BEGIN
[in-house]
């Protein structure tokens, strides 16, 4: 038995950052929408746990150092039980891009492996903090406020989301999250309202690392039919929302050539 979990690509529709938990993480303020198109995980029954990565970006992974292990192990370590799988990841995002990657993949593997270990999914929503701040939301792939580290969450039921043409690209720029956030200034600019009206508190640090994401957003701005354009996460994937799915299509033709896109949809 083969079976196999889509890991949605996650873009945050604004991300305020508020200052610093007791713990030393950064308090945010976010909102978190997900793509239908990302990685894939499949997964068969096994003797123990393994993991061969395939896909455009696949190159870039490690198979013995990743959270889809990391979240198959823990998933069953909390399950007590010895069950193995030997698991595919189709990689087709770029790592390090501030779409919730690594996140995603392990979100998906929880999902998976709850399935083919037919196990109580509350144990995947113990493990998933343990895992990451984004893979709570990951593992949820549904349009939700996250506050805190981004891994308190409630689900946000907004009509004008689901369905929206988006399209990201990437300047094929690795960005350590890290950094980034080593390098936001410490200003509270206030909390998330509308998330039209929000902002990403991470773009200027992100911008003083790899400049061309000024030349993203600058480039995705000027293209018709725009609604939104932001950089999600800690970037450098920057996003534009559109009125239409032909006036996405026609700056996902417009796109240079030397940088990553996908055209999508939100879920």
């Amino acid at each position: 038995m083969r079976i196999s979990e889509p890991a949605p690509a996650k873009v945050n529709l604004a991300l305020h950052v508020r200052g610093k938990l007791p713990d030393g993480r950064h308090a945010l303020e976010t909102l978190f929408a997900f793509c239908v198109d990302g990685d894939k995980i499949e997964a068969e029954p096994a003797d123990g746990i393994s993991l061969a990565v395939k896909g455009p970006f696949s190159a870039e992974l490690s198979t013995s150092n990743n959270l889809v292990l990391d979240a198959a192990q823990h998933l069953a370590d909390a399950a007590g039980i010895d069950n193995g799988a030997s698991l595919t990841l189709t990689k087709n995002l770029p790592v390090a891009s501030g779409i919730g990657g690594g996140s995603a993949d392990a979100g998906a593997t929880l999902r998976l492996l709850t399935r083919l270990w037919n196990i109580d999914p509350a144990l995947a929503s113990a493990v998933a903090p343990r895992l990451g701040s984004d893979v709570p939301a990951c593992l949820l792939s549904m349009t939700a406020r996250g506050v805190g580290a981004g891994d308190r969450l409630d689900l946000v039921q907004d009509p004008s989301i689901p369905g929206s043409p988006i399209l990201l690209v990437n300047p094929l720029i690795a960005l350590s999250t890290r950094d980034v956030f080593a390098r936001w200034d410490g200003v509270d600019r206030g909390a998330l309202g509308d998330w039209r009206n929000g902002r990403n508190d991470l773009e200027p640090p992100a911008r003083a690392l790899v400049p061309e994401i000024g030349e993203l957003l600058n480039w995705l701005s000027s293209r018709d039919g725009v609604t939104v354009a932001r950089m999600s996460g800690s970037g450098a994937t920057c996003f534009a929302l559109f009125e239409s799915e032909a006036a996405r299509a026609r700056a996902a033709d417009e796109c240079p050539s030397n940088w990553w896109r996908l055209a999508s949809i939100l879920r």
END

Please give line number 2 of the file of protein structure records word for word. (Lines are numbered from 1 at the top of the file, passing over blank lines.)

């Protein structure tokens, strides 16, 4: 038995950052929408746990150092039980891009492996903090406020989301999250309202690392039919929302050539 979990690509529709938990993480303020198109995980029954990565970006992974292990192990370590799988990841995002990657993949593997270990999914929503701040939301792939580290969450039921043409690209720029956030200034600019009206508190640090994401957003701005354009996460994937799915299509033709896109949809 083969079976196999889509890991949605996650873009945050604004991300305020508020200052610093007791713990030393950064308090945010976010909102978190997900793509239908990302990685894939499949997964068969096994003797123990393994993991061969395939896909455009696949190159870039490690198979013995990743959270889809990391979240198959823990998933069953909390399950007590010895069950193995030997698991595919189709990689087709770029790592390090501030779409919730690594996140995603392990979100998906929880999902998976709850399935083919037919196990109580509350144990995947113990493990998933343990895992990451984004893979709570990951593992949820549904349009939700996250506050805190981004891994308190409630689900946000907004009509004008689901369905929206988006399209990201990437300047094929690795960005350590890290950094980034080593390098936001410490200003509270206030909390998330509308998330039209929000902002990403991470773009200027992100911008003083790899400049061309000024030349993203600058480039995705000027293209018709725009609604939104932001950089999600800690970037450098920057996003534009559109009125239409032909006036996405026609700056996902417009796109240079030397940088990553996908055209999508939100879920």